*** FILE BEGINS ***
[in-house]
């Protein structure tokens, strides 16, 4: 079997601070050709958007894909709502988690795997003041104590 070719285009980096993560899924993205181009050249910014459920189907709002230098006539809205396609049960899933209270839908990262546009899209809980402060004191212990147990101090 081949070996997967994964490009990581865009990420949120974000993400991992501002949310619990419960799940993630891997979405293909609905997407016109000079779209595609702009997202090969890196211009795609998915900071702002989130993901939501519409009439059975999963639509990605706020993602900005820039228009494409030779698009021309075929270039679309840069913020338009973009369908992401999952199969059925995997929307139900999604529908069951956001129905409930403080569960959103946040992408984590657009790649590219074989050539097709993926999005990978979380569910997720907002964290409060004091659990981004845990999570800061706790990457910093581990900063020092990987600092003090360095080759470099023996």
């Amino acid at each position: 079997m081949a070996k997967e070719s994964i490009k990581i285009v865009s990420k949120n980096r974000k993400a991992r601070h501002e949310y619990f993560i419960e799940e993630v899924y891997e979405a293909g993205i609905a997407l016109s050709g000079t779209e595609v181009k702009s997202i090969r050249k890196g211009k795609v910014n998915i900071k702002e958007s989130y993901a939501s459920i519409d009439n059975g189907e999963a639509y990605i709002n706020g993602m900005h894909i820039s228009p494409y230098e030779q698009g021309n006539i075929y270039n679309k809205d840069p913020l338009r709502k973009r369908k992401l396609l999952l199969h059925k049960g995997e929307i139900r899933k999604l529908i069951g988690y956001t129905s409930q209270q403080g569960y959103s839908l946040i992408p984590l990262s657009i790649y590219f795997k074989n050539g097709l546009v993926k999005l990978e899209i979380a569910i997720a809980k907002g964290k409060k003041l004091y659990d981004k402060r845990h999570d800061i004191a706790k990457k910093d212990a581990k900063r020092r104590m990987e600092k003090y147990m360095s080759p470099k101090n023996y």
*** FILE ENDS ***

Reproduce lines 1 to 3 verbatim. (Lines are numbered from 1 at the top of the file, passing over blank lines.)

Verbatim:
[in-house]
């Protein structure tokens, strides 16, 4: 079997601070050709958007894909709502988690795997003041104590 070719285009980096993560899924993205181009050249910014459920189907709002230098006539809205396609049960899933209270839908990262546009899209809980402060004191212990147990101090 081949070996997967994964490009990581865009990420949120974000993400991992501002949310619990419960799940993630891997979405293909609905997407016109000079779209595609702009997202090969890196211009795609998915900071702002989130993901939501519409009439059975999963639509990605706020993602900005820039228009494409030779698009021309075929270039679309840069913020338009973009369908992401999952199969059925995997929307139900999604529908069951956001129905409930403080569960959103946040992408984590657009790649590219074989050539097709993926999005990978979380569910997720907002964290409060004091659990981004845990999570800061706790990457910093581990900063020092990987600092003090360095080759470099023996």
């Amino acid at each position: 079997m081949a070996k997967e070719s994964i490009k990581i285009v865009s990420k949120n980096r974000k993400a991992r601070h501002e949310y619990f993560i419960e799940e993630v899924y891997e979405a293909g993205i609905a997407l016109s050709g000079t779209e595609v181009k702009s997202i090969r050249k890196g211009k795609v910014n998915i900071k702002e958007s989130y993901a939501s459920i519409d009439n059975g189907e999963a639509y990605i709002n706020g993602m900005h894909i820039s228009p494409y230098e030779q698009g021309n006539i075929y270039n679309k809205d840069p913020l338009r709502k973009r369908k992401l396609l999952l199969h059925k049960g995997e929307i139900r899933k999604l529908i069951g988690y956001t129905s409930q209270q403080g569960y959103s839908l946040i992408p984590l990262s657009i790649y590219f795997k074989n050539g097709l546009v993926k999005l990978e899209i979380a569910i997720a809980k907002g964290k409060k003041l004091y659990d981004k402060r845990h999570d800061i004191a706790k990457k910093d212990a581990k900063r020092r104590m990987e600092k003090y147990m360095s080759p470099k101090n023996y």